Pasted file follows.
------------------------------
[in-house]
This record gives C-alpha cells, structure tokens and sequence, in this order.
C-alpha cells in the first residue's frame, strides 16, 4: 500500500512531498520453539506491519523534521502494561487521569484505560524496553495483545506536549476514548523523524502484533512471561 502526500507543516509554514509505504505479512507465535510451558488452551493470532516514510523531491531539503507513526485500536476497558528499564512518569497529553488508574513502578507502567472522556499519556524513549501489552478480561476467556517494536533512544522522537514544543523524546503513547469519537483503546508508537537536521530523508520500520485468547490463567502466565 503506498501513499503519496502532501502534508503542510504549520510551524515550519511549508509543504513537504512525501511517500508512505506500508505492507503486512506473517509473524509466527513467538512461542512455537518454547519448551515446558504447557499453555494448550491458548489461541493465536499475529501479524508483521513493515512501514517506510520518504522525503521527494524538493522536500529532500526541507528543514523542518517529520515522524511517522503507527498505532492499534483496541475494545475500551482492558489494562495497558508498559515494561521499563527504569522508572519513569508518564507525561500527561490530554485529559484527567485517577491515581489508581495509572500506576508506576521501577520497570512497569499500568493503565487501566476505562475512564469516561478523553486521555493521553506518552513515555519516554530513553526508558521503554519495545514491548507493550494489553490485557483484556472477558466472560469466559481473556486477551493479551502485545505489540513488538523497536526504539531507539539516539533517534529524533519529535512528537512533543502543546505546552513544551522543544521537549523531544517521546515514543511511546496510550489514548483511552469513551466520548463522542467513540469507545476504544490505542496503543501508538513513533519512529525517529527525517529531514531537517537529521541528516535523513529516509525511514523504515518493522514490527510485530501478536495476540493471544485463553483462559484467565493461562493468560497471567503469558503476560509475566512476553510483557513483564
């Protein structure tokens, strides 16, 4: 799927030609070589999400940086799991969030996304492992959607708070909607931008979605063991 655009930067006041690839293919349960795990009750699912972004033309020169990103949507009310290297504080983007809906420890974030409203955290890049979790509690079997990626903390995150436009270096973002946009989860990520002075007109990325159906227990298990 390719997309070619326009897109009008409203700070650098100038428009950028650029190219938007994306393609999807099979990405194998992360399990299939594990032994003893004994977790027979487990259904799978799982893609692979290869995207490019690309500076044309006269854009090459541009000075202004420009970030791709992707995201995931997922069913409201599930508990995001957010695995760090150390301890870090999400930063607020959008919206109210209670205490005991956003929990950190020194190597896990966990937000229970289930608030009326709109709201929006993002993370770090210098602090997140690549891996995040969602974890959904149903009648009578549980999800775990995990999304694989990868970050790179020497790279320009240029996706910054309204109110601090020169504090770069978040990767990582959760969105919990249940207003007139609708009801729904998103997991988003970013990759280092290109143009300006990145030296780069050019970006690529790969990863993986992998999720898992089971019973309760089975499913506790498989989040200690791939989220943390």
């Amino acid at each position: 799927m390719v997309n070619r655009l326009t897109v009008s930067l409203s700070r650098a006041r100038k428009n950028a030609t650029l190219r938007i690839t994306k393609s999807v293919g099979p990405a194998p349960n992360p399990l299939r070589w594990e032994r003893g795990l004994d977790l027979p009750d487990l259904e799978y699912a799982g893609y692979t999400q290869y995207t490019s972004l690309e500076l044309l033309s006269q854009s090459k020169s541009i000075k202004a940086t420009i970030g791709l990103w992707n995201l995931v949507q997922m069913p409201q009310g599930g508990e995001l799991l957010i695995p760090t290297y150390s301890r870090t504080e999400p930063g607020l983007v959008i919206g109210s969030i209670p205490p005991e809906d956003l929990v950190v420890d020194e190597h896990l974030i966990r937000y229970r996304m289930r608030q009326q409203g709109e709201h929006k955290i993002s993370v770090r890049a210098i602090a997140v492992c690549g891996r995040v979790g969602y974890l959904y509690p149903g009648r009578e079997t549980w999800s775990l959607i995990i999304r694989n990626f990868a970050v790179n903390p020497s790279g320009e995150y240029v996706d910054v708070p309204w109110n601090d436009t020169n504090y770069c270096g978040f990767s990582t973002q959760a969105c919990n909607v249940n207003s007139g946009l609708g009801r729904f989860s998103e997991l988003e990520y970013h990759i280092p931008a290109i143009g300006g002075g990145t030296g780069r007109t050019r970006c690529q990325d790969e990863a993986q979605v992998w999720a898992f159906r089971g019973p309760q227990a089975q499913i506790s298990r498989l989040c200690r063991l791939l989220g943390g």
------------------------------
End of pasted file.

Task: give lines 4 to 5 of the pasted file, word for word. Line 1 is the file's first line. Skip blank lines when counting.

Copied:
């Protein structure tokens, strides 16, 4: 799927030609070589999400940086799991969030996304492992959607708070909607931008979605063991 655009930067006041690839293919349960795990009750699912972004033309020169990103949507009310290297504080983007809906420890974030409203955290890049979790509690079997990626903390995150436009270096973002946009989860990520002075007109990325159906227990298990 390719997309070619326009897109009008409203700070650098100038428009950028650029190219938007994306393609999807099979990405194998992360399990299939594990032994003893004994977790027979487990259904799978799982893609692979290869995207490019690309500076044309006269854009090459541009000075202004420009970030791709992707995201995931997922069913409201599930508990995001957010695995760090150390301890870090999400930063607020959008919206109210209670205490005991956003929990950190020194190597896990966990937000229970289930608030009326709109709201929006993002993370770090210098602090997140690549891996995040969602974890959904149903009648009578549980999800775990995990999304694989990868970050790179020497790279320009240029996706910054309204109110601090020169504090770069978040990767990582959760969105919990249940207003007139609708009801729904998103997991988003970013990759280092290109143009300006990145030296780069050019970006690529790969990863993986992998999720898992089971019973309760089975499913506790498989989040200690791939989220943390």
């Amino acid at each position: 799927m390719v997309n070619r655009l326009t897109v009008s930067l409203s700070r650098a006041r100038k428009n950028a030609t650029l190219r938007i690839t994306k393609s999807v293919g099979p990405a194998p349960n992360p399990l299939r070589w594990e032994r003893g795990l004994d977790l027979p009750d487990l259904e799978y699912a799982g893609y692979t999400q290869y995207t490019s972004l690309e500076l044309l033309s006269q854009s090459k020169s541009i000075k202004a940086t420009i970030g791709l990103w992707n995201l995931v949507q997922m069913p409201q009310g599930g508990e995001l799991l957010i695995p760090t290297y150390s301890r870090t504080e999400p930063g607020l983007v959008i919206g109210s969030i209670p205490p005991e809906d956003l929990v950190v420890d020194e190597h896990l974030i966990r937000y229970r996304m289930r608030q009326q409203g709109e709201h929006k955290i993002s993370v770090r890049a210098i602090a997140v492992c690549g891996r995040v979790g969602y974890l959904y509690p149903g009648r009578e079997t549980w999800s775990l959607i995990i999304r694989n990626f990868a970050v790179n903390p020497s790279g320009e995150y240029v996706d910054v708070p309204w109110n601090d436009t020169n504090y770069c270096g978040f990767s990582t973002q959760a969105c919990n909607v249940n207003s007139g946009l609708g009801r729904f989860s998103e997991l988003e990520y970013h990759i280092p931008a290109i143009g300006g002075g990145t030296g780069r007109t050019r970006c690529q990325d790969e990863a993986q979605v992998w999720a898992f159906r089971g019973p309760q227990a089975q499913i506790s298990r498989l989040c200690r063991l791939l989220g943390g």